Most forward-thinking dairy farmers intend to increase milk production in the near future, according to recent surveys carried out by two major banks.
But many producers may need to be more realistic about their production costs.
Over 60% of dairy farmers surveyed by Barclays agricultural managers at the Dairy Event last month expected to raise output by an average of 20% over the next 12 months, said Euryn Jones, agricultural policy director at Barclays Bank.
If projected nationally that would suggest the trend to bigger dairies would outweigh the loss of production caused by those leaving.
But Mr Jones was quick to point out that the 80 farmers quizzed, milking an average of 170 cows, were more likely to believe they had a future than a sample based on all dairy farms.
“People who are thinking of pulling out would be less likely to attend the Dairy Event,” he said.
“I think milk supply is pretty finely balanced, and it is probable that we will end up under quota for quite some time, especially if milk prices fall further.”
That, at least, would keep quota prices low, reducing what had historically been a major expansion cost, he added.
Of those expanding, 70% said they could break even without the single farm payment at current milk prices, likely to average about 18-18.5p/litre across the sample, Mr Jones said.
“That’s a healthy sign.
For those able to make a profit it makes sense to consider expansion.
“Presumably those who cannot break even at current milk prices hope that by expanding they will be spreading their overheads costs over more litres, thereby increasing profitability.”
However, they needed to undertake sound financial planning based on realistic assumptions, including careful examination of fixed costs, to make sure the figures stacked up, he added.
Steve Ellwood, head of agriculture at HSBC Bank, said about half of the 400 farmers surveyed before and at the Dairy Event by his firm intended to expand, by an average of 10%, over the next two years.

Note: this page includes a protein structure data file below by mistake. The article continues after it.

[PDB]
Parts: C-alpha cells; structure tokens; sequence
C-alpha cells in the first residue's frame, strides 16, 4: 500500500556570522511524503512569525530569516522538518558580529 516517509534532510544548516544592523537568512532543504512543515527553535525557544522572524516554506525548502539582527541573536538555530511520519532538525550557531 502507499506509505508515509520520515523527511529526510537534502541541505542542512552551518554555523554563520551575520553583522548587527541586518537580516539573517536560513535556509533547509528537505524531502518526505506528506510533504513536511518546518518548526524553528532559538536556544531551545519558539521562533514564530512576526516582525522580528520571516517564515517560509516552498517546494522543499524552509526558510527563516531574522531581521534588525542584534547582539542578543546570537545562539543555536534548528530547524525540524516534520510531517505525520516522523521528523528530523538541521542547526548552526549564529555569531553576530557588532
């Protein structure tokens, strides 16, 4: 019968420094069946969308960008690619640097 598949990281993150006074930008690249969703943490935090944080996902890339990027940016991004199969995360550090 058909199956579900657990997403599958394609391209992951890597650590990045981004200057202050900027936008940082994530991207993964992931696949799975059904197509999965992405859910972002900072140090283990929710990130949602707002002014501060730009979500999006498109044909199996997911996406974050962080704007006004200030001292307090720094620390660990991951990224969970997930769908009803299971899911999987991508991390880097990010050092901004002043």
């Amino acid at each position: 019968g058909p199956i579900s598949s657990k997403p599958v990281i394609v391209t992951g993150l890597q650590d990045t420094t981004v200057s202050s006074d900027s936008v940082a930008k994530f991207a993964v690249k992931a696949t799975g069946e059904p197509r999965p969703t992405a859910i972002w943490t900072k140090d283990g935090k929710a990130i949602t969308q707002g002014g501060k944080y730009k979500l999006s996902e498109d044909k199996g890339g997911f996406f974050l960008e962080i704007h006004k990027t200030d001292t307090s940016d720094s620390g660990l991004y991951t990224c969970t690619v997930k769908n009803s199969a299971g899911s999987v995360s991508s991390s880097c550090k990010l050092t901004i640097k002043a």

The average herd size was 185 cows.
“I had expected a good number to be investing and expanding, so I was not that surprised,” he said.
“Committed dairy farmers want to remain in business, and to do that they need to improve their facilities and efficiency.”
He predicted that if the findings were repeated nationally, increased milk production among the expanders would make up for the 10% of farmers who said they would quit over the same period, contrary to Mr Jones’ expectations and some other recent survey findings.
“I don’t think the number of people planning to leave is higher than the recent trend, and milk production has not fallen a significant amount.”
However, Mr Ellwood did believe farmers needed to be more realistic about their production costs.
Farmers in the HSBC survey estimated they could break even at 17.6p/litre; those with more than 400 cows at 16.8p/litre.
“I think farmers consistently underestimate the cost of producing milk, because I don’t think these figures include profit for reinvestment and loan repayments, or a reasonable level of drawings.”
The main danger was that producers would continue to invest when there was little or no profit left.
And underestimating costs made it much more difficult to recoup margins that were being lost elsewhere in the dairy chain, said Mr Ellwood.